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Taliban: 10 killed in bombing of Afghan religious school

A wounded boy receives treatment at a hospital after a deadly bomb blast at a religious school in Aybak, the capital of the Samangan province in northern Afghanistan, Wednesday, Nov. 30, 2022. The blast Wednesday at a madrassa killed at least 10 students, a Taliban official said. (AP Photo/Saifullah Karimi)

ISLAMABAD (AP) — A bomb blast hit a religious school in northern Afghanistan on Wednesday, killing at least 10 students, a Taliban official said.

The explosion went off at around the time of afternoon prayers at the Al Jihad Madrassa in Aybak, capital of Samangan province, a resident of the city who heard the explosion told The Associated Press. Most of the students at the school are young boys, said the resident, speaking on condition of anonymity for his own safety.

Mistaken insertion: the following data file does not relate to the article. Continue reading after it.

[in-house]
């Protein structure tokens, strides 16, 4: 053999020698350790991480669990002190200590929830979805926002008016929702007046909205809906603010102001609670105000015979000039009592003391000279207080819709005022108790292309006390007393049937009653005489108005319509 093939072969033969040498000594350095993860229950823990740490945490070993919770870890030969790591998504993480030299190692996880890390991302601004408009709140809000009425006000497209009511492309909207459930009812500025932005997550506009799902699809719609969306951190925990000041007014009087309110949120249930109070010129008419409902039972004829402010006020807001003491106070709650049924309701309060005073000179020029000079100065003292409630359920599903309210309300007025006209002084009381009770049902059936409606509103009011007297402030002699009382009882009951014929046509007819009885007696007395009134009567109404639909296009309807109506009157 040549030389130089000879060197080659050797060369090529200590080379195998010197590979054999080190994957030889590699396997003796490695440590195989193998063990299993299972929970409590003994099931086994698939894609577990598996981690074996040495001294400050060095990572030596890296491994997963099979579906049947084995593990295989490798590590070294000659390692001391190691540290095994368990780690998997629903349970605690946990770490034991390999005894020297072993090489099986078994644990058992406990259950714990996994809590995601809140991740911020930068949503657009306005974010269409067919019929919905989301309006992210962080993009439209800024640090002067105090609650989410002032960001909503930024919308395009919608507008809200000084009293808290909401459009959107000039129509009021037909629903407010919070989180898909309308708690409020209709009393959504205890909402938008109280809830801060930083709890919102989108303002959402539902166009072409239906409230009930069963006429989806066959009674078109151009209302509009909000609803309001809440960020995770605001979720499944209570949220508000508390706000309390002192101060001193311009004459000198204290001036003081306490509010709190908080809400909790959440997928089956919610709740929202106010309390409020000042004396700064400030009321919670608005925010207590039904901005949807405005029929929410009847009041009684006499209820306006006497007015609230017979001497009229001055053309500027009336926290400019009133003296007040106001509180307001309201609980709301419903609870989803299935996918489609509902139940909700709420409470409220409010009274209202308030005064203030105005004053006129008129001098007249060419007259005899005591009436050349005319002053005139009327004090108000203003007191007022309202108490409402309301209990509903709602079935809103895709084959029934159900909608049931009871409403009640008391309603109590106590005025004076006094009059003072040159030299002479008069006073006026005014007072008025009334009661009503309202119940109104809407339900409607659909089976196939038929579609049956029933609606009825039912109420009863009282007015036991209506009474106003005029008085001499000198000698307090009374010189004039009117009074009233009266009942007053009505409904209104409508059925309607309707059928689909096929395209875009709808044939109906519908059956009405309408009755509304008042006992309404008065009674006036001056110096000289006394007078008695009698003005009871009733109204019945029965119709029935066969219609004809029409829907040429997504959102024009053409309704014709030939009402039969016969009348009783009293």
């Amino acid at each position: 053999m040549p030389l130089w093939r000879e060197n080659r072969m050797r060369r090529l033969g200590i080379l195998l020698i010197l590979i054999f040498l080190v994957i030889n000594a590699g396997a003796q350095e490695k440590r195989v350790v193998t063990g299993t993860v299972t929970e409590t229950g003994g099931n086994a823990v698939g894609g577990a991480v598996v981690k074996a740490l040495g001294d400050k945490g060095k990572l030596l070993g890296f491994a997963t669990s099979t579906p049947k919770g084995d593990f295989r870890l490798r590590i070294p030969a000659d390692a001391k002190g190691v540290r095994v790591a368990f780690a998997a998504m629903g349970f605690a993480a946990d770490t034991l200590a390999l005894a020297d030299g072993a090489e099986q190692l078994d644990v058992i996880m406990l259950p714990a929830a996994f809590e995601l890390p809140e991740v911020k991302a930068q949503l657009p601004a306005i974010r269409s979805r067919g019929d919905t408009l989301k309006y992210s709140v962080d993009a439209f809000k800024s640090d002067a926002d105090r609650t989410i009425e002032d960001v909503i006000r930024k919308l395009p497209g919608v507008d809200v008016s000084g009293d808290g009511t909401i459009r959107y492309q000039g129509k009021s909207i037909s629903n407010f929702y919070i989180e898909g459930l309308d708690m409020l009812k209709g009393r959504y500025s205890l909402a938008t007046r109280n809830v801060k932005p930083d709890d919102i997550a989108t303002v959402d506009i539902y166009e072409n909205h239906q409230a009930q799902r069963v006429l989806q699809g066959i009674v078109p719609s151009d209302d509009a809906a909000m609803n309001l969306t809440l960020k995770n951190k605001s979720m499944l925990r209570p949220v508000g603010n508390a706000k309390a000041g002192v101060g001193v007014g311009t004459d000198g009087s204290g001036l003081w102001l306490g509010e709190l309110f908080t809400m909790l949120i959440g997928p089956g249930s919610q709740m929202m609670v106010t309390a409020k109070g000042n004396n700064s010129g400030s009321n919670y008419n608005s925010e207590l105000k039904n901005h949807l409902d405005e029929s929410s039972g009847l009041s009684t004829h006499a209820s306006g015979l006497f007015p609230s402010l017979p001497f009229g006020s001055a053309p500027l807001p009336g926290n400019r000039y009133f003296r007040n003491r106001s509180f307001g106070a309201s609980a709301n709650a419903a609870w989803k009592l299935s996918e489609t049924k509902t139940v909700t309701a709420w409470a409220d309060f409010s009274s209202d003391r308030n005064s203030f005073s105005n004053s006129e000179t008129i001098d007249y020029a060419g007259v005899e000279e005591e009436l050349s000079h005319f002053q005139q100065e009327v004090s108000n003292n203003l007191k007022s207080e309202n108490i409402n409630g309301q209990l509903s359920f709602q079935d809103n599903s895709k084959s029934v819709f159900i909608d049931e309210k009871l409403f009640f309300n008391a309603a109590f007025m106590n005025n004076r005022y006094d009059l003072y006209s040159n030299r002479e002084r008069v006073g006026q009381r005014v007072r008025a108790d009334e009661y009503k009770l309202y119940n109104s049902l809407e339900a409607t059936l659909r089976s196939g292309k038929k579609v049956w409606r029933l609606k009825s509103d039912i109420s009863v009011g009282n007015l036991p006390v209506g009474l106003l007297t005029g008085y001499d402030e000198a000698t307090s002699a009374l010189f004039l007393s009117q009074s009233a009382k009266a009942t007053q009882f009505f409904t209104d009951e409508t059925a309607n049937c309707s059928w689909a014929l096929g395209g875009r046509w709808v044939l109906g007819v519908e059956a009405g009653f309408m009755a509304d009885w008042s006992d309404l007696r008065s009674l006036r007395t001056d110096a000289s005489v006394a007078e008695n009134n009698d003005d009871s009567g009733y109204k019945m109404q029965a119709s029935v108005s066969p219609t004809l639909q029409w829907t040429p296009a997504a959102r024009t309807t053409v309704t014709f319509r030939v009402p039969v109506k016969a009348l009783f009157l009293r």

Video distributed by the Taliban to the media showed the blast site, a hall littered with debris, mats and shoes, with dead bodies and bloodstains on the floor. Sirens can be heard in the background and men, some of them armed, move through the hall surveying the explosion's aftermath.

Interior Ministry spokesman Abdul Nafi Takor said a number of students were wounded in the attack. Samangan province has a majority population of ethnic Uzbeks.

A document from a local authority said that 16 people were killed and 22 wounded. The document, which was shared with The Associated Press, also said three trucks and 12 personnel from the fire department helped security forces with the wounded and to clean up the area. The official who shared the document did not want to give his name because he was not authorized to speak to the media.

There was no immediate claim of responsibility. But the Afghan affiliate of the Islamic State group has been waging a campaign of violence that escalated since the Taliban took power in August 2021.

IS has carried out bombings targeting in particular Afghanistan's Shiite Muslim minority but has also targeted Sunni mosques and madrassas, especially ones connected to the Taliban. The Taliban and the Islamic State group both adhere to a hard-line ideology but are bitter rivals.

Rahim Faiez, The Associated Press

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